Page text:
I hope I don’t seem to be trivializing the horrors of the current explosion of violence in the Ukraine but seeing the flames on TV reminded me of the protests the Doukhobors staged while I was in Canada. It seemed to me that whenever the government did anything – or contemplated doing anything – that offended them, the Doukhobors stripped naked and gathered quietly in some public place.
No Molotov cocktails. No blazing rubber tires. No gunfire. Just a group of naked people standing around.
And no violent repression by “the authorities.”
The Doukhobors were from the Ukraine, a religious sect composed of mostly rural folk. Their naked bodies were what you would expect, some young, some old, some attractive, others not so much. One very attractive young lady made the front page of the Globe & Mail in the early Sixties, making history in the process. Back then, naked ladies did not appear on the front pages of national newspapers. The photo showed only her back, but still…
I don’t know how well their protests worked politically, but – as you might imagine – they attracted quite a lot of media attention. And isn’t that what protests – even terrorism – are all about? Attracting attention?
I understand the Doukhobors fled the Ukraine in the early 1900s to seek refuge in Canada, and they certainly found a far more tolerant environment there. For centuries they had been persecuted by the Russian Orthodox Church and the Czars because of their religious views and pacifist policies. In Canada, they could settle in the vast prairies (and later in British Columbia) , free to establish their communities and practice their religion without government interference.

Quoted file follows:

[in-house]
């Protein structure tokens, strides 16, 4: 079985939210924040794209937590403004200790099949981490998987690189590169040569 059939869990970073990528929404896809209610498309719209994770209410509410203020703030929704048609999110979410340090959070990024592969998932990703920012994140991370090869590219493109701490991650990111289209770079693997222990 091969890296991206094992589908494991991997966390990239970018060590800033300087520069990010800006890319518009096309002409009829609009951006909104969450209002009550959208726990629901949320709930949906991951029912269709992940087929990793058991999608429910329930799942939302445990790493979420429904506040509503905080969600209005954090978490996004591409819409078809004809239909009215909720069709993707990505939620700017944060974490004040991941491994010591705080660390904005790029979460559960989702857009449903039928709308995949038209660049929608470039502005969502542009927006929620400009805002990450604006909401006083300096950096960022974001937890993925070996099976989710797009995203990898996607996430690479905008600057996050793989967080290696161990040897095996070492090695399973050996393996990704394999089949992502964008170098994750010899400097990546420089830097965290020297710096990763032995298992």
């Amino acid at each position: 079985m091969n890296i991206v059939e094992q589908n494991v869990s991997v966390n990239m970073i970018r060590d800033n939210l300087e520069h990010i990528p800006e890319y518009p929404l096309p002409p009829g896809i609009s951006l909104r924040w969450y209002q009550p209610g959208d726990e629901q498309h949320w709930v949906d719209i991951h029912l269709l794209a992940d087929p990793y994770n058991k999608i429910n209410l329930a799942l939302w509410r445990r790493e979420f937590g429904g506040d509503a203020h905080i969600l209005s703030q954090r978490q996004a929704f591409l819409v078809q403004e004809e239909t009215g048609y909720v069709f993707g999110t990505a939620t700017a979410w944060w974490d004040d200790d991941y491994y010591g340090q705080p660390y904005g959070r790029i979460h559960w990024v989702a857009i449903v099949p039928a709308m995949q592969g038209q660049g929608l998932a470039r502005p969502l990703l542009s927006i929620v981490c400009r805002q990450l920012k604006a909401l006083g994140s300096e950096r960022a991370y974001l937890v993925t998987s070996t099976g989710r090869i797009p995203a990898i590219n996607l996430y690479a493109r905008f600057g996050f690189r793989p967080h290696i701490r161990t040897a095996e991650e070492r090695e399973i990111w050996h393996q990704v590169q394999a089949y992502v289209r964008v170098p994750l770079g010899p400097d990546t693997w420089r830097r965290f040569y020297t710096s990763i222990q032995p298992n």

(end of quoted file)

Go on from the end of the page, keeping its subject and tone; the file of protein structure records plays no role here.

Early on, the authorities treated naked protests quite sternly. In 1931, for example, 118 Doukhobors were arrested and sentenced to three years each for public nudity. And nude protesters were still being arrested in the early 1950s.
But by the time I immigrated to Canada from Jamaica in the mid-1950s, the Criminal Code had been amended to exempt Doukhobor-related “parading.” They could still be charged with mischief or indecency, but, if my memory can be trusted, law enforcement types were more likely to lend their coats to protesters than to arrest them.
By and large, Canadians are not easily shocked, and the naked Doukhobors were usually greeted with amused tolerance during my time there.
I moved to Florida 35 years ago, so I don’t know whether the Doukhobors are still protesting in their unusual way. I imagine that by now they have been absorbed into the Canadian mainstream and no longer stand around naked when they are offended.
But of this I am confident, they enjoy the freedom to practice their religion and stage peaceful protests secure in the knowledge that Canadian authorities would never send troops to disperse them. Even if they aren’t wearing any clothes.
(Photo shows a Doukhobor protest in 1919.)